[webkit-dev] Deprecating JS interface
fpizlo at apple.com
Sun Feb 17 01:09:13 PST 2013
On Feb 17, 2013, at 1:04 AM, Dirk Schulze <dschulze at adobe.com> wrote:
> On Feb 17, 2013, at 12:08 AM, Adam Barth <abarth at webkit.org> wrote:
>> On Sat, Feb 16, 2013 at 11:26 PM, Dirk Schulze <dschulze at adobe.com> wrote:
>>> On Feb 16, 2013, at 10:50 PM, Maciej Stachowiak <mjs at apple.com> wrote:
>>>> On Feb 16, 2013, at 10:16 PM, Dirk Schulze <dschulze at adobe.com> wrote:
>>>>> On Feb 16, 2013, at 6:54 PM, Adam Barth <abarth at webkit.org> wrote:
>>>>>> It's much easier to discuss a concrete example. Which interface are
>>>>>> you interested in deprecating?
>>>>> I can understand that it is easier to discuss on a concrete example, even if I would like to discuss this in a general scope. We have multiple interfaces that we may want to deprecate at some point.
>>>>> A concrete example I thought about is WebKitCSSMatrix. It is not used in WebCore yet but hopefully replaced by a standardized Matrix interface in the future. This new interface will not be fully compatible to WebKitCSSMatrix and I would like to warn authors before they actually start using it.
>>>> Since you're the one designing the new interface (or at least you are the spec editor), why don't you just make it compatible? Breaking changes to existing Web APIs should only be done as a last resort, and I don't understand the justification for doing it here.
>>> It is a proposal so far and no draft yet. Technically, I am not the editor of it so. The proposal has quite some way to go (hopefully not too much) and I do not plan to land anything in this direction as long as the responsible WGs did not agree on continuing with the proposal and the general direction. I will post a separate mail with the actual feature implementation announcement when the time comes.
>>>> Then we have a much simper transition story, and WebKitCSSMatrix can be aliased to the new class.
>>> I indeed tried to preserve the behavior of WebKitCSSMatrix as much as possible. I got an action of the SVG WG to work on a replacement for SVGMatrix. The highest priority was to preserver the behavior of SVGMatrix (which is definitely actively used by web content) and provide a basic interface that can be used beyond just SVG. There are a lot of use cases in the near future for a generalized matrix IMO. SVG, CSS Transforms, Canvas and WebGL are the obvious once. A specification interoperable format to share transformation data seems extremely desirable. I encourage everyone who is interested to look at the proposal and give feedback.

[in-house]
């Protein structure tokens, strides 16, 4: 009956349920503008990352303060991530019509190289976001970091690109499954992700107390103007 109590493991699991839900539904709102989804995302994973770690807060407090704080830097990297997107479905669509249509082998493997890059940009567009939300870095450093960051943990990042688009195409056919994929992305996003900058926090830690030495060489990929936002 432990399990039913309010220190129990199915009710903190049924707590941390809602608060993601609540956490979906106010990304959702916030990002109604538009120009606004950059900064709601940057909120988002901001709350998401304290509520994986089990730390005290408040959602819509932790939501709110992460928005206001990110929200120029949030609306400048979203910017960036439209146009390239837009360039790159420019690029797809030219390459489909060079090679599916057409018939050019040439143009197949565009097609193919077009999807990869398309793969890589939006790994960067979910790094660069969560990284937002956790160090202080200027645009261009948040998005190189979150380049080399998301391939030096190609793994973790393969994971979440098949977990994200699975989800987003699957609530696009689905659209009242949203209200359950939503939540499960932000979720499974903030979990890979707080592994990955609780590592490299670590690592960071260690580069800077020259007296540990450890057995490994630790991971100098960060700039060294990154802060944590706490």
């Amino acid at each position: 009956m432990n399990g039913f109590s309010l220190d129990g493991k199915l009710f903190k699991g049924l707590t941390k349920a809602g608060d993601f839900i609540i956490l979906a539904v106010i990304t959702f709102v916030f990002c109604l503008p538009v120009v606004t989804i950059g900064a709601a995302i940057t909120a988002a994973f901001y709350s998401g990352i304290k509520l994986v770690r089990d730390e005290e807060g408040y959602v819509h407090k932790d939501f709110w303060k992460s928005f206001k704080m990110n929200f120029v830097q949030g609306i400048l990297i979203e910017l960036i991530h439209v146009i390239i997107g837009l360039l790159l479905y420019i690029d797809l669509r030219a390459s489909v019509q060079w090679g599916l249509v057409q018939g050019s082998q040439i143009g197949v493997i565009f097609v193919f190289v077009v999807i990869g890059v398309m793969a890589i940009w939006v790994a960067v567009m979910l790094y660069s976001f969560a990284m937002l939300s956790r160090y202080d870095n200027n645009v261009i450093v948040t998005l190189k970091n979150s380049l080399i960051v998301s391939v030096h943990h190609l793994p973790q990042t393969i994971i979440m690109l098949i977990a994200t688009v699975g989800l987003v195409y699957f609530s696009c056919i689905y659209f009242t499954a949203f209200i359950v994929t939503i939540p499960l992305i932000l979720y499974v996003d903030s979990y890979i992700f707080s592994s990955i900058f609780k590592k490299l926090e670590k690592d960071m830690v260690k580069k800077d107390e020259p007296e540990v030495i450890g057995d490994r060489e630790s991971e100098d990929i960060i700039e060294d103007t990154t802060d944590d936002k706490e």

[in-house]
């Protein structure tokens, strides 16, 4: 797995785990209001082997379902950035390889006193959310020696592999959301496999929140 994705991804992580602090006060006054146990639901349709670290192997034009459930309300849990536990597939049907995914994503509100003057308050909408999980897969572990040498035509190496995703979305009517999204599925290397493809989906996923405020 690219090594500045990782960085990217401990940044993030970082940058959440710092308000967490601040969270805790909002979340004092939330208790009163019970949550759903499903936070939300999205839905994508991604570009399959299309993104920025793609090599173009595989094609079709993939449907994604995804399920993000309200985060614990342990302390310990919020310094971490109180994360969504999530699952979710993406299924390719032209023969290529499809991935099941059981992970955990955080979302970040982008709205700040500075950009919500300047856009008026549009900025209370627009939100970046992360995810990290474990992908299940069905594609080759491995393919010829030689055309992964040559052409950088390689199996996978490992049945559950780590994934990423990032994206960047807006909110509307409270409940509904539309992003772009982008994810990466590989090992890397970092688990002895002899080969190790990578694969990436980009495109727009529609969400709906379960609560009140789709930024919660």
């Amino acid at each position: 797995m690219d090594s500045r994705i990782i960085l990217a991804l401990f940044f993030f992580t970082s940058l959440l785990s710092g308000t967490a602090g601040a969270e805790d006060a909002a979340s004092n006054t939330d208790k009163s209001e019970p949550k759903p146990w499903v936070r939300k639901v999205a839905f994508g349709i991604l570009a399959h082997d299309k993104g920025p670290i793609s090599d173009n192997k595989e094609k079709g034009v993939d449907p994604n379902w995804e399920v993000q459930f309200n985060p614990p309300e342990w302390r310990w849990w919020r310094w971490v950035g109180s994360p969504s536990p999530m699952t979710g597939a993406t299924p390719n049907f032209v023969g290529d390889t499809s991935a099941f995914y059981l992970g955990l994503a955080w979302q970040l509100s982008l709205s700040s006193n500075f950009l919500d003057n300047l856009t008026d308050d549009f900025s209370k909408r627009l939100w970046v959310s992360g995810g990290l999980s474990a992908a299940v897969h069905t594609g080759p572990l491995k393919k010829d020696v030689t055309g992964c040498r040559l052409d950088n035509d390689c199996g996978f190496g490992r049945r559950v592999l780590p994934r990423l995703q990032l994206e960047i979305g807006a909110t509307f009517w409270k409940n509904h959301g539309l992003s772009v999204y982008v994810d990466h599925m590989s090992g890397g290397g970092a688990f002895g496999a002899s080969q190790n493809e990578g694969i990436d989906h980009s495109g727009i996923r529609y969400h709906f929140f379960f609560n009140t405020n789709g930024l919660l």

>>>>> Again, I think it would be better to discuss this in a wider scope but am happy to discuss it on the concrete example as well. This actually might make it easier to come up with general rules in the future.
>>>> I think spamming the console is not a useful thing to do for interfaces that actually have significant usage in the wild. A more productive step would be to measure usage of WebKitCSSMatrix. If it's reasonably high, we're not going to be able to remove it.
>>> I agree that we need more metrics to discuss the next active steps on WebKitCSSMatrix and I already uploaded a patch to add it to the FeatureObserver.
>>> The question remains: How do we want to continue with deprecating WebKit specific features in the long term. Especially when we have a standard compliant replacement. It is extremely hard to maintain all different behaviors. So far we have multiple implementations of background, flex-box, gradients to name some. This doesn't scale very well and there will be a time where we can not guarantee for the correct functioning of old features. This is a problem that other browsers like IE are focused for quite some time as well (not necessarily successfully). As long as we are concerned to deprecate and remove features, we increase the complexity of the code base. Less and less reviewers will be able to determine the behavior of patches to the general code base, while we increase the feature count and interoperability between modules more and more. There is no other way then to risk breaking content that relies on non-standardized behavior of platforms. And we should formalize thi
>> to give a bit more reliability to web authors. The last section on  is too vague at the moment.
>> I don't think we're be successful at formalizing a general approach at
>> this time. Instead, we should consider each case in turn and use our
>> best judgement. If a pattern emerges over time, we might want to
>> document that pattern in
>> At the moment, deprecating WebKitCSSMatrix seems premature as there
>> isn't yet a suitable replacement.
> The discussion on each single feature let us forget the greater scope of this problem. That is why I did not start with a concrete example.
> What about going another direction? Right now we have compiler flags for a lot of new features. What if we turn this around? Why not having a compiler flag ENABLE_DEPRECATED_FEATURES? This must be turned on in trunk to make sure deprecated features still work properly. Release builds should turn it on to not break compatibility. But every binary build of a nightly or preview has it turned off. A lot of developers experiment with Chrome Canary and WebKit nightlies already. It might be a drop in the bucket, but still can have some influence on decreasing the use of deprecated content. Features like CSS gradients, transitions and animations might be good candidates at the beginning for this flag.
This carries the risk of decreasing test coverage of Nightlies and Canaries. I don't think that is acceptable.
Users who download them and cannot use a web page because that page had deprecated features will then not be able to experience what bugs we had, those deprecated features notwithstanding.
I empathize with the desire to remove cruft. But we shouldn't remove things if it breaks the web, even in Nightlies and Canaries.
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